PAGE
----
IntroductionThe frequency of hyperglycemia potential contribution tomorbidity and mortality in hospitalized patients makemeasurement of blood glucose mandatory in all patientsadmitted to the hospital whether or not known diabetes
ADA Recommendations:Diabetes Care in the Hospital All patients with diabetes admitted to the hospital should have – Their diabetes clearly identified in the medical record – An order for blood glucose monitoring, with results available to the health care team ADA. VIII. Diabetes Care in Specific Settings. Diabetes Care. 2011;34(suppl 1):S43.
Hyperglycemia Adversely Affects OutcomesDiabetes increases the risk for disorders that predisposeindividuals to hospitalization ,including cardiovasculardiseases, nephropathy, infection and lower-extremityamputations.
Hyperglycemia Adversely Affects Outcomes Hyperglycemia impacts – Mortality – Morbidity – Rate of infections – Length of hospital stay
Types Of Hyperglycemia in Hospitalized Patients
Hyperglycemia in Hospitalized Patients• Pre-existing known diabetes• Newly diagnosed diabetes• Hospital related or stress hyperglycemia
Traditionally acute hyperglycemia was definedas RBS more than 200 mg/dl* * (mcCowen et-el 2001 crit care clin 2001:17:107-24)
Stress Hyperglycemia On 2010 ADA proposed a threshold of blood sugar 140 mg/dl in patient not known to have diabetes A1c eleveted should be measured above 6.5% indicate preexisting diabetes in need for long term follow up
Strategy of In-Hospital Management of Diabetes
Strategy of In-Hospital Management of Diabetes Dose improving glycemic control improve clinical outcomes for inpatients with hyperglycemia ? What glycemic target can be recommended in different patients ?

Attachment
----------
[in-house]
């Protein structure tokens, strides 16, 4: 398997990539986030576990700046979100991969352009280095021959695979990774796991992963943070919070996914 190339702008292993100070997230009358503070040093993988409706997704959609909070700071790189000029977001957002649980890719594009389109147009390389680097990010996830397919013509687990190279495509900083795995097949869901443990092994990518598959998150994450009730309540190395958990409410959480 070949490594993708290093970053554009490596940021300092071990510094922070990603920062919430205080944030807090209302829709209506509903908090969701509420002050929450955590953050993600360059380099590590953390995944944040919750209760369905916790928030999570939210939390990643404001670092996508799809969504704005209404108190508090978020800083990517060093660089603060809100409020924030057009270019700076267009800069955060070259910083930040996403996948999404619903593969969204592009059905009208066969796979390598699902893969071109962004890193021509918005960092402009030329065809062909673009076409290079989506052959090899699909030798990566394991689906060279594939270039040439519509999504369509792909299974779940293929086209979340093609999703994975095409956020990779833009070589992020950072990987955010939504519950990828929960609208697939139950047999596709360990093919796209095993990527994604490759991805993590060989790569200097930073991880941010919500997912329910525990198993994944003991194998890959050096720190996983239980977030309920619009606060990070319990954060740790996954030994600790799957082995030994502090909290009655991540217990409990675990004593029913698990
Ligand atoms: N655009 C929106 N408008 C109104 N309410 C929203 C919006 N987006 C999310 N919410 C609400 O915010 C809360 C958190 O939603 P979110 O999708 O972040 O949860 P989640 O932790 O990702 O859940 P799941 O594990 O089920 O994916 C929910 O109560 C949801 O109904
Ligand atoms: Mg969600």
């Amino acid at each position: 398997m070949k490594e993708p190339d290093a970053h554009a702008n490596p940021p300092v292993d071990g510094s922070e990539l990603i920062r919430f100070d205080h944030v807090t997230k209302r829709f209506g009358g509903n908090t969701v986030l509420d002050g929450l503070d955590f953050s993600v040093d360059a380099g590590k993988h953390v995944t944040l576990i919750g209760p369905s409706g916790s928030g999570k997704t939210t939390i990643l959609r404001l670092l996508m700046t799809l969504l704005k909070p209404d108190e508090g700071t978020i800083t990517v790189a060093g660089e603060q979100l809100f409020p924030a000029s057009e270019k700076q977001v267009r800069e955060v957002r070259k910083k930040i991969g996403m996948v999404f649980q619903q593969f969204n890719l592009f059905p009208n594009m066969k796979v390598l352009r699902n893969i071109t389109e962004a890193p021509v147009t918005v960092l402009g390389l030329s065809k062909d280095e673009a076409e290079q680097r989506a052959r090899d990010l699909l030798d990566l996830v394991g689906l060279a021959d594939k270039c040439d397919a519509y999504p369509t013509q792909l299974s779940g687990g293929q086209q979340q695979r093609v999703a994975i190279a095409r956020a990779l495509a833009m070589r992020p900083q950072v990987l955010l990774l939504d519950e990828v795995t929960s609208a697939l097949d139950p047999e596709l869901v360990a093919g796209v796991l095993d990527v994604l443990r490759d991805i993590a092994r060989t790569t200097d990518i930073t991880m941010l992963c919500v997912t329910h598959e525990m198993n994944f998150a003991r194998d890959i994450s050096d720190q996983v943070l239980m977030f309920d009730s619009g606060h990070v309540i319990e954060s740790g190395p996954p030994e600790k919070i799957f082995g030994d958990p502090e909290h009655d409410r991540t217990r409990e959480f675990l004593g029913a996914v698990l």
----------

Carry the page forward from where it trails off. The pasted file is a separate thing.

Strategy of In-Hospital Management of Diabetes What treatment options are available for achieving optimal glycemic targets safely and effectively in specific clinical situation?
Dose improving glycemic control improve clinicaloutcomes for inpatients with hyperglycemia ?
Hyperglycemia and Hospital Mortality Normoglycemia Known diabetes New hyperglycemia 35 30 *Mortality (%) 25 20 * 15 10 * 5 0 Total Non-ICU ICU *P<.01 compared with normoglycemia and known diabetes.Umpierrez GE et al. J Clin Endocrinol Metab. 2002;87:978-982.
Hyperglycemia: An Independent Marker of ICU Mortality 31%* 30 ICU Mortality Mortality (%) 20 11% 10 10% 0 Normoglycemia Known New Diabetes HyperglycemiaUmpierrez et al. J Clin Endocrinol Metab 87:978, 2002 *P<0.01
• No doubt that hyperglycemia is associated with poor clinical outcomes• However, it does not mean that treatment of hyperglycemia will improve clinical outcomes
DIGAMI StudyDiabetes, Insulin Glucose Infusion in Acute Myocardial Infarction(1997) Acute MI With BG > 200 mg/dl Intensive Insulin Treatment IV Insulin For > 24 Hours Four Insulin Injections/Day For > 3 Months Reduced Risk of Mortality By: 28% Over 3.4 Years 51% in Those Not Previous Diagnosed Malmberg BMJ 1997;314:1512